HyperLab is free!

I have decided to release HyperLab for free. I would like to thank the few people who purchased it, and I hope you don't think your dollar was wasted. I originally hoped that adding a marginal price tag would help re-coup something for the time I had spent building this app, but I now realize that even a price-tag of $1 scares people away.

I didn't expect to get rich with this app anyway, so why not?

Cheers! Jesse

Introducing HyperLab

HyperLab was approved today by Apple and is now available in the app store.

HyperLab did not include any documentation, as I was in a rush to get it submitted, so I will explain how to use it here.


HyperLab lets you sync files to your device using iTunes file sharing. In order to move your html pages to the device it must be connected via usb to your iTunes sync machine.

  • With your device connected, and iTunes open, select your iOS device.
  • Select the apps tab along the top of the device info pane.
  • Scroll to the bottom and you will see the file-sharing section.
  • In the Apps pane, select HyperLab.
  • To the right, you will see a list of 'HyperLab Documents'
  • You can drop files here and they will be instantly copied to the device. No need to sync.

HyperLab supports images, movies, pdfs, and html pages. Unfortunately, iTunes will not allow you to drop a folder to sync, so you will need to zip the folder and drop the zip file into iTunes. HyperLab will unzip the file when you select it.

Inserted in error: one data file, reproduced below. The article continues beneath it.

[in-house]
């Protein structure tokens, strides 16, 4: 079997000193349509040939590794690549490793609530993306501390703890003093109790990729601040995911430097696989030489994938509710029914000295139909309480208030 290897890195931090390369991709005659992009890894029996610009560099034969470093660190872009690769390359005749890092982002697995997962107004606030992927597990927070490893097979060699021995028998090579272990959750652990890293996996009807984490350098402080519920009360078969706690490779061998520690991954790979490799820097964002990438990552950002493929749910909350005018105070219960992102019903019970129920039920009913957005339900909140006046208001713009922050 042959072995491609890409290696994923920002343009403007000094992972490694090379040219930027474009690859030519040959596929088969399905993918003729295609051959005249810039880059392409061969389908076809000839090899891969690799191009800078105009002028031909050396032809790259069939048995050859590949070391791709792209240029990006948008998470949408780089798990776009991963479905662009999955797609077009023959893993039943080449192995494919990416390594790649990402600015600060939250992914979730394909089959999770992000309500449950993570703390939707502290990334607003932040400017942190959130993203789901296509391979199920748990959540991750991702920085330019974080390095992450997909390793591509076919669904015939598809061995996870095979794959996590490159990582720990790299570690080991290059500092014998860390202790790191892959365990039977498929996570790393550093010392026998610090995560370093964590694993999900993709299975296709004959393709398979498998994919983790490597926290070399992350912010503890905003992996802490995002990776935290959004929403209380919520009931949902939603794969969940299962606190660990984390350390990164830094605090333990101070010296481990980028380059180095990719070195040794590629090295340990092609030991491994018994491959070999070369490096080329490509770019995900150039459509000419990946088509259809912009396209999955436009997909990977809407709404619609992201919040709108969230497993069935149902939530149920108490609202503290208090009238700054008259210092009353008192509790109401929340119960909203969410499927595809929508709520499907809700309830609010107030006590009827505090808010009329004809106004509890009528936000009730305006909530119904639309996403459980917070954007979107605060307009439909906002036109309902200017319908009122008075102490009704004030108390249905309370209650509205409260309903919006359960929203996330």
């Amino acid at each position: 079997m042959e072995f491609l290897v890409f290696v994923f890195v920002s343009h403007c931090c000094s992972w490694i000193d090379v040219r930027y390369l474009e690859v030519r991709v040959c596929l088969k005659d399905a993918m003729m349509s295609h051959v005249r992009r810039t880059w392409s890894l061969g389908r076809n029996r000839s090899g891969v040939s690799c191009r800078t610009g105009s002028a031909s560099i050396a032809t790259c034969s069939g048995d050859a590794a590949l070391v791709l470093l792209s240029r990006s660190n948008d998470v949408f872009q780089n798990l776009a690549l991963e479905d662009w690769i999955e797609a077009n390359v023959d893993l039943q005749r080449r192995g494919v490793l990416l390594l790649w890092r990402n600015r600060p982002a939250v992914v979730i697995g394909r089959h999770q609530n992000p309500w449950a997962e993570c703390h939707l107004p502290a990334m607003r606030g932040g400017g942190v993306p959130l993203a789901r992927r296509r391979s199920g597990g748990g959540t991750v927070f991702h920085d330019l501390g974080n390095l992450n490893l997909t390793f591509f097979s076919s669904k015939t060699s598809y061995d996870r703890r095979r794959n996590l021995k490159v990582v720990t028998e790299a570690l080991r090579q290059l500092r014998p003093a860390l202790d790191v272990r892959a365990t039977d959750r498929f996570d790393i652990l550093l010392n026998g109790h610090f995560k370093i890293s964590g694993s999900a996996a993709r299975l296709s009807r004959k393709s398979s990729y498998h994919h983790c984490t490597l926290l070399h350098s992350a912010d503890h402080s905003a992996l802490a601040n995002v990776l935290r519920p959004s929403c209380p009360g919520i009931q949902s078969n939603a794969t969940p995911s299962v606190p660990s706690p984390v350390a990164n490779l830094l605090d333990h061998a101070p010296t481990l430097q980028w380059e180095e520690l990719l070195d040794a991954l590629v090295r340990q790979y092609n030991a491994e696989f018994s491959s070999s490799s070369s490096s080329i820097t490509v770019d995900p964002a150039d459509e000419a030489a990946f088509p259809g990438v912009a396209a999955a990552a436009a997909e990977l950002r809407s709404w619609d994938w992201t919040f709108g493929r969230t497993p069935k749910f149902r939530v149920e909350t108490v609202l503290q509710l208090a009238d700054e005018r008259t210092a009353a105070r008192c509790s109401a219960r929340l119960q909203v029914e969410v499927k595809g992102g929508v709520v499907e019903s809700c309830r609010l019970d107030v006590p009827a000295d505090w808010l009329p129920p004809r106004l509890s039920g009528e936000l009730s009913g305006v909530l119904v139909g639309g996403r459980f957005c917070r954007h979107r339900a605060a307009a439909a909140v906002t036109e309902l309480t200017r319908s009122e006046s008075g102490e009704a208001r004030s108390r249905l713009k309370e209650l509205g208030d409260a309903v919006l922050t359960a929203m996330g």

When loading files, the browser control will take the full screen area. You will need to press and hold the title bar to return to HyperLab and relaunch your html page, or load another file.


I have been working on this app in various forms for over a year. I started under the title BetaGap. The original version of BetaGap allowed you to simply enter a url to a web site or local network hosted PhoneGap application. Unfortunately Apple did not like this approach, because the application could access device features, they were worried about having an app that essentially allowed you to 'install' other apps from the web. When I later realized that Apple would potentially allow the same app using iTunes file sharing, I revisited my code, made some changes, and HyperLab was born. Although I think BetaGap was a better name, Apple had told me they do not allow the term 'beta' in the app store, as it implies that the software is not finished.

"Software is never finished" - @brianleroux